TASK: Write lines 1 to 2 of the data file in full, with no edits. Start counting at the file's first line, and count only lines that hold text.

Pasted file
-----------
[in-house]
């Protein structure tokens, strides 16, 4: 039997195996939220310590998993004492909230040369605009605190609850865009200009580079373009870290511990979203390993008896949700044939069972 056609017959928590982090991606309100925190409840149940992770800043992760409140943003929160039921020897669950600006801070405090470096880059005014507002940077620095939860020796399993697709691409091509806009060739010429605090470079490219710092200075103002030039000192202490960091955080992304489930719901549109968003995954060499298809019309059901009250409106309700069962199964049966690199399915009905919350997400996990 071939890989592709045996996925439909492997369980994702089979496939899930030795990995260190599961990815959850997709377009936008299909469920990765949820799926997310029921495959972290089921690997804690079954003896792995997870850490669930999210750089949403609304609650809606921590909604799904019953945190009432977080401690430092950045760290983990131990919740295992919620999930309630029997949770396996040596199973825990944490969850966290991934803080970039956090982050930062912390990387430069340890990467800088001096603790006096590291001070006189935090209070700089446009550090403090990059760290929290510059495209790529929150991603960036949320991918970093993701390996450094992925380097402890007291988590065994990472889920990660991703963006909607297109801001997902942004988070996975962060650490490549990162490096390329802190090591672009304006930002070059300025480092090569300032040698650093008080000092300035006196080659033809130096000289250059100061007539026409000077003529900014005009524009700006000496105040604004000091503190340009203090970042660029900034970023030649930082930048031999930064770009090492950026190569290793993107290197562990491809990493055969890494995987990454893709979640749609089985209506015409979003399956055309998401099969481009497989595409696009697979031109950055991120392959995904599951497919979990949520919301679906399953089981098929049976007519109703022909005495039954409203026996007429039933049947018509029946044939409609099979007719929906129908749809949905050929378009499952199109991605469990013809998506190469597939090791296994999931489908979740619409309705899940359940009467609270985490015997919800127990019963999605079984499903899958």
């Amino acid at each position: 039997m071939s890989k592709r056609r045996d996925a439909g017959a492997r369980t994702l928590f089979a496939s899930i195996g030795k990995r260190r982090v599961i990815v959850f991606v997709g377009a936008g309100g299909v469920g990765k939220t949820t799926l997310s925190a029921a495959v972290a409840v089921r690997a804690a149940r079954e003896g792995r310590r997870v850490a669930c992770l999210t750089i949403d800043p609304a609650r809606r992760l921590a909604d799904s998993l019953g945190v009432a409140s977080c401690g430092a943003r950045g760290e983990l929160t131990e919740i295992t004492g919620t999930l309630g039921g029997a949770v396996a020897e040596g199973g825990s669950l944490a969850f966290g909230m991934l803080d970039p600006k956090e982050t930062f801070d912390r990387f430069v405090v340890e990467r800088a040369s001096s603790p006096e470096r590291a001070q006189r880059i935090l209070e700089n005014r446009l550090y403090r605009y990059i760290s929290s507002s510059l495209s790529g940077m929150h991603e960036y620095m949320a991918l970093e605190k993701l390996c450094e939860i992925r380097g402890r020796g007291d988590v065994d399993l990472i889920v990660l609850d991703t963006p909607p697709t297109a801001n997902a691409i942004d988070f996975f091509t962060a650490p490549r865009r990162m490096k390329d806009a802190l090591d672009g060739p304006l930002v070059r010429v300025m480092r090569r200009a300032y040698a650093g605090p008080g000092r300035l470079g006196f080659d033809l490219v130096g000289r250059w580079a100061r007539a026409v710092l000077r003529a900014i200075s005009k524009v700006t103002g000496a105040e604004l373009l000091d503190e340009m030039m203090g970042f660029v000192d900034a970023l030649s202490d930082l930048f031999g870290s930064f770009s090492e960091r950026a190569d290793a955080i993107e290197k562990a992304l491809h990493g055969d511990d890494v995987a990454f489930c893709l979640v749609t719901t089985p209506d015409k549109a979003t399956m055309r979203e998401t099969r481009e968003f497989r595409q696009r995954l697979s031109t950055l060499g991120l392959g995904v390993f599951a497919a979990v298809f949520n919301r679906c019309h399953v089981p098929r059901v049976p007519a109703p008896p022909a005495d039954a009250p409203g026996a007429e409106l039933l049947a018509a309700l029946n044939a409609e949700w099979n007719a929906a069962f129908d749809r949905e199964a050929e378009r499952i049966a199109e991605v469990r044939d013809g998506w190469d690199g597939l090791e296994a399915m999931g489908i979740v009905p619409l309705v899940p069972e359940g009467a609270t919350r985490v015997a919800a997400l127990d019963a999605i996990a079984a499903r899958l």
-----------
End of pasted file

[in-house]
């Protein structure tokens, strides 16, 4: 039997195996939220310590998993004492909230040369605009605190609850865009200009580079373009870290511990979203390993008896949700044939069972 056609017959928590982090991606309100925190409840149940992770800043992760409140943003929160039921020897669950600006801070405090470096880059005014507002940077620095939860020796399993697709691409091509806009060739010429605090470079490219710092200075103002030039000192202490960091955080992304489930719901549109968003995954060499298809019309059901009250409106309700069962199964049966690199399915009905919350997400996990 071939890989592709045996996925439909492997369980994702089979496939899930030795990995260190599961990815959850997709377009936008299909469920990765949820799926997310029921495959972290089921690997804690079954003896792995997870850490669930999210750089949403609304609650809606921590909604799904019953945190009432977080401690430092950045760290983990131990919740295992919620999930309630029997949770396996040596199973825990944490969850966290991934803080970039956090982050930062912390990387430069340890990467800088001096603790006096590291001070006189935090209070700089446009550090403090990059760290929290510059495209790529929150991603960036949320991918970093993701390996450094992925380097402890007291988590065994990472889920990660991703963006909607297109801001997902942004988070996975962060650490490549990162490096390329802190090591672009304006930002070059300025480092090569300032040698650093008080000092300035006196080659033809130096000289250059100061007539026409000077003529900014005009524009700006000496105040604004000091503190340009203090970042660029900034970023030649930082930048031999930064770009090492950026190569290793993107290197562990491809990493055969890494995987990454893709979640749609089985209506015409979003399956055309998401099969481009497989595409696009697979031109950055991120392959995904599951497919979990949520919301679906399953089981098929049976007519109703022909005495039954409203026996007429039933049947018509029946044939409609099979007719929906129908749809949905050929378009499952199109991605469990013809998506190469597939090791296994999931489908979740619409309705899940359940009467609270985490015997919800127990019963999605079984499903899958």